March 01, 2019
If the spotted lanternfly made its way into your part of Pennsylvania this summer, you’ll remember the kind of all-encompassing nuisance the insect represents. If it didn’t, count yourself lucky.
Here’s a quick reminder of what an invasion looks like:
That’s not great!
The insect — which was first seen in the United States in Pennsylvania back in 2014, and has since spread across the Delaware Valley and beyond — has been such a headache that the Pennsylvania Department of Agriculture, the U.S. Department of Agriculture, and Penn State University are fighting back in 2019, according to the Reading Eagle.
Those three outfits are combining forces to put 150 researchers and experts on the case of studying the bug and controlling its spread this year, Pennsylvania Agriculture Secretary Russell Redding said in Reading, Pennsylvania, on Thursday.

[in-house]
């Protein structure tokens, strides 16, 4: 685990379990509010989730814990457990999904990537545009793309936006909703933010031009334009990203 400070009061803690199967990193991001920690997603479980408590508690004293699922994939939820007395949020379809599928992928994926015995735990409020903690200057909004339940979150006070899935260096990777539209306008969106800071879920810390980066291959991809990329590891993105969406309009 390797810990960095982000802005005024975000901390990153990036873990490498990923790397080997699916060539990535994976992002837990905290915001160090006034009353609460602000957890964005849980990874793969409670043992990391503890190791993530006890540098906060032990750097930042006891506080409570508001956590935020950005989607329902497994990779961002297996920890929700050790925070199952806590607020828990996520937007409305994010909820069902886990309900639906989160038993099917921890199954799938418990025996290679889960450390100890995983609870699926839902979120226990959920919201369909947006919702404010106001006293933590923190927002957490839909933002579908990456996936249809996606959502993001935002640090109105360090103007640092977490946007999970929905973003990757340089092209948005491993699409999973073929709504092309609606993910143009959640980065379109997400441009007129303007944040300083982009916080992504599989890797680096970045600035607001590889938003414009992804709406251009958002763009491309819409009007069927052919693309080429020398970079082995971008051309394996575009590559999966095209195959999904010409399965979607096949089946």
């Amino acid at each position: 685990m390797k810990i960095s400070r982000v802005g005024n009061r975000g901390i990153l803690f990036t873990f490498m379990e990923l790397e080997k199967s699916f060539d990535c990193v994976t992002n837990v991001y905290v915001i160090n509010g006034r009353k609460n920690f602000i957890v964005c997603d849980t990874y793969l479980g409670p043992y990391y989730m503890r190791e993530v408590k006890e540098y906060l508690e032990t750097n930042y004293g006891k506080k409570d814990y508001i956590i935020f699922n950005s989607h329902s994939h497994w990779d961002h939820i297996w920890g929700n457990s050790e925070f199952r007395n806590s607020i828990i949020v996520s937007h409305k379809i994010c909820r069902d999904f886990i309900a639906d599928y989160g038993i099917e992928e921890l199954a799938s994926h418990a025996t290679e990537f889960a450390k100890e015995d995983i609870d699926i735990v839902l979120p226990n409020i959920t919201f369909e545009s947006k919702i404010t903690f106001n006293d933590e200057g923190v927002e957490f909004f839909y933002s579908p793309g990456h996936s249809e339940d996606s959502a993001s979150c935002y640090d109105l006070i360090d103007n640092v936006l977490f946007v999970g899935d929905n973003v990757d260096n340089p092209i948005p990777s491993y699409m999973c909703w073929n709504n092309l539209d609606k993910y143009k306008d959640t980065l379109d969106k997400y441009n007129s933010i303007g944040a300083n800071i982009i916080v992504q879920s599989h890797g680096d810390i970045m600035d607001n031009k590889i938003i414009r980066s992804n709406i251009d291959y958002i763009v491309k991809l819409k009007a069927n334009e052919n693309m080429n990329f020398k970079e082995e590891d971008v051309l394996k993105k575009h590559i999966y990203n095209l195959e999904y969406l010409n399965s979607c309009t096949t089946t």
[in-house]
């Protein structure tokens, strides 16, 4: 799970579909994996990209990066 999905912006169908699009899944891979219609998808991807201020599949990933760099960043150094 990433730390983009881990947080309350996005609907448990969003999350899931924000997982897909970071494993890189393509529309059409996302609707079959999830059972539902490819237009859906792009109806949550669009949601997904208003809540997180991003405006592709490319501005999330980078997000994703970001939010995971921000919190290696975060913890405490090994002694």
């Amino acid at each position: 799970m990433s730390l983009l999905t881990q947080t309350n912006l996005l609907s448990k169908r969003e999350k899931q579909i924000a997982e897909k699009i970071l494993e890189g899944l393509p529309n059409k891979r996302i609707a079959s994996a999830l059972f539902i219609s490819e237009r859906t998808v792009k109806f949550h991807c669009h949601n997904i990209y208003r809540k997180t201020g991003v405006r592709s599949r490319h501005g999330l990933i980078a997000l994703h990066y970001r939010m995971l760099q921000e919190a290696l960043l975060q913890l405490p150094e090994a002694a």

Outside of being public nuisances when they swarm, spotted lanternflies feed on a variety of trees including, but not limited to, pine, sugar, maple, cherry, apple, and Tree of Heaven trees. The insects leave wounds on the trees’ trunks, which damages the trees and also attracts other pests.
Full eradication won’t be possible in 2019, Redding said, but it’s on the horizon.
According to Redding, Gov. Tom Wolf is proposing a $5 million fund in the agriculture department's budget that would be spent towards containing threats to crops or farm animals. Of that fund, $3 million is earmarked specifically for studying and containing spotted lanternflies in Pennsylvania.
Redding did admit that, while the state is dedicated to combatting the insects, there’s still plenty researchers and experts don’t know.
"This story is still being written, the spotted lanternfly (story),” Redding told the newspaper. “Each year is kind of a different chapter. We've learned a lot but I'd be the first to tell you that there's also a lot we don't know."
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